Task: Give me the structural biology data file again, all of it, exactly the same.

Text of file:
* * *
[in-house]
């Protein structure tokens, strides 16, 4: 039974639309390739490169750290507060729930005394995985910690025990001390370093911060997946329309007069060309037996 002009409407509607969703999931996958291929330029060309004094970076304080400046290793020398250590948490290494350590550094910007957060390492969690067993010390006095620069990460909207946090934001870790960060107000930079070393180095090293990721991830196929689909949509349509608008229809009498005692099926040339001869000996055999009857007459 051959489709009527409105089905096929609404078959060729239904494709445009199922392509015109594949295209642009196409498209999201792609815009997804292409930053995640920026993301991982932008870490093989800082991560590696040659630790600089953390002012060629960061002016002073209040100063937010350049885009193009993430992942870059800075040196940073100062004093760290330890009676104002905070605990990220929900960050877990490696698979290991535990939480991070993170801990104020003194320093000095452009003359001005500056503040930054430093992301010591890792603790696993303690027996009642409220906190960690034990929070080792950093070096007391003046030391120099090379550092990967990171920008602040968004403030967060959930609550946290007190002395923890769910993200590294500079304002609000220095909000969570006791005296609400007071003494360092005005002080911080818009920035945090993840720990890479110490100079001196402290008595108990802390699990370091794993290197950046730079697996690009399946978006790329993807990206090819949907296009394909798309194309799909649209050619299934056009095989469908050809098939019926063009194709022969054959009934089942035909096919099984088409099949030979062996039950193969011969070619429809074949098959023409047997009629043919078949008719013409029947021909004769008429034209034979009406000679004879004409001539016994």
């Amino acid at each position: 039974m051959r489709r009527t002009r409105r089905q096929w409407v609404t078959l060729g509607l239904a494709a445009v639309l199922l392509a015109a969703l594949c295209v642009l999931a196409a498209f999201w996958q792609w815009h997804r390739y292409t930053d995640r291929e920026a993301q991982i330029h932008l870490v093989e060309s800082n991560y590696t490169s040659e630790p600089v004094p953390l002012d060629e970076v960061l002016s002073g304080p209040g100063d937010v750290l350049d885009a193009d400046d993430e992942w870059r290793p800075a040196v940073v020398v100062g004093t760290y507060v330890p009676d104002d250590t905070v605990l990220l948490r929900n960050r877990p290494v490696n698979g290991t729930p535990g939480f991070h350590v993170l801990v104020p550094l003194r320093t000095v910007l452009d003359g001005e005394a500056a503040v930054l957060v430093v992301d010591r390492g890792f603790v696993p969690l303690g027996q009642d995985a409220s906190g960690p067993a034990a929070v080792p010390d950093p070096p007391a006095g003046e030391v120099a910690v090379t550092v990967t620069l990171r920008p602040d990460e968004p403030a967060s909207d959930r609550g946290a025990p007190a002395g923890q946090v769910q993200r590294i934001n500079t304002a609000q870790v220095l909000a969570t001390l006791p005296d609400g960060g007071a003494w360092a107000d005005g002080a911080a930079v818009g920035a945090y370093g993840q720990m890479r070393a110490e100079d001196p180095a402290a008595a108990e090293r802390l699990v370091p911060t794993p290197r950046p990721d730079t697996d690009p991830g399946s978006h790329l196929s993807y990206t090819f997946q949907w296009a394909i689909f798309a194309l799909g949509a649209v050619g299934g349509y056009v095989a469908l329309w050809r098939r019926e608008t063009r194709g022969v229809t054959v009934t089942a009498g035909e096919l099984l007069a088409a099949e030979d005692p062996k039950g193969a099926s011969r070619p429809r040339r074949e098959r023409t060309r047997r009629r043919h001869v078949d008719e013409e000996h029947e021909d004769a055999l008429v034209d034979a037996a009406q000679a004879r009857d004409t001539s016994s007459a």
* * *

[in-house]
């Protein structure tokens, strides 16, 4: 039974639309390739490169750290507060729930005394995985910690025990001390370093911060997946329309007069060309037996 002009409407509607969703999931996958291929330029060309004094970076304080400046290793020398250590948490290494350590550094910007957060390492969690067993010390006095620069990460909207946090934001870790960060107000930079070393180095090293990721991830196929689909949509349509608008229809009498005692099926040339001869000996055999009857007459 051959489709009527409105089905096929609404078959060729239904494709445009199922392509015109594949295209642009196409498209999201792609815009997804292409930053995640920026993301991982932008870490093989800082991560590696040659630790600089953390002012060629960061002016002073209040100063937010350049885009193009993430992942870059800075040196940073100062004093760290330890009676104002905070605990990220929900960050877990490696698979290991535990939480991070993170801990104020003194320093000095452009003359001005500056503040930054430093992301010591890792603790696993303690027996009642409220906190960690034990929070080792950093070096007391003046030391120099090379550092990967990171920008602040968004403030967060959930609550946290007190002395923890769910993200590294500079304002609000220095909000969570006791005296609400007071003494360092005005002080911080818009920035945090993840720990890479110490100079001196402290008595108990802390699990370091794993290197950046730079697996690009399946978006790329993807990206090819949907296009394909798309194309799909649209050619299934056009095989469908050809098939019926063009194709022969054959009934089942035909096919099984088409099949030979062996039950193969011969070619429809074949098959023409047997009629043919078949008719013409029947021909004769008429034209034979009406000679004879004409001539016994």
């Amino acid at each position: 039974m051959r489709r009527t002009r409105r089905q096929w409407v609404t078959l060729g509607l239904a494709a445009v639309l199922l392509a015109a969703l594949c295209v642009l999931a196409a498209f999201w996958q792609w815009h997804r390739y292409t930053d995640r291929e920026a993301q991982i330029h932008l870490v093989e060309s800082n991560y590696t490169s040659e630790p600089v004094p953390l002012d060629e970076v960061l002016s002073g304080p209040g100063d937010v750290l350049d885009a193009d400046d993430e992942w870059r290793p800075a040196v940073v020398v100062g004093t760290y507060v330890p009676d104002d250590t905070v605990l990220l948490r929900n960050r877990p290494v490696n698979g290991t729930p535990g939480f991070h350590v993170l801990v104020p550094l003194r320093t000095v910007l452009d003359g001005e005394a500056a503040v930054l957060v430093v992301d010591r390492g890792f603790v696993p969690l303690g027996q009642d995985a409220s906190g960690p067993a034990a929070v080792p010390d950093p070096p007391a006095g003046e030391v120099a910690v090379t550092v990967t620069l990171r920008p602040d990460e968004p403030a967060s909207d959930r609550g946290a025990p007190a002395g923890q946090v769910q993200r590294i934001n500079t304002a609000q870790v220095l909000a969570t001390l006791p005296d609400g960060g007071a003494w360092a107000d005005g002080a911080a930079v818009g920035a945090y370093g993840q720990m890479r070393a110490e100079d001196p180095a402290a008595a108990e090293r802390l699990v370091p911060t794993p290197r950046p990721d730079t697996d690009p991830g399946s978006h790329l196929s993807y990206t090819f997946q949907w296009a394909i689909f798309a194309l799909g949509a649209v050619g299934g349509y056009v095989a469908l329309w050809r098939r019926e608008t063009r194709g022969v229809t054959v009934t089942a009498g035909e096919l099984l007069a088409a099949e030979d005692p062996k039950g193969a099926s011969r070619p429809r040339r074949e098959r023409t060309r047997r009629r043919h001869v078949d008719e013409e000996h029947e021909d004769a055999l008429v034209d034979a037996a009406q000679a004879r009857d004409t001539s016994s007459a």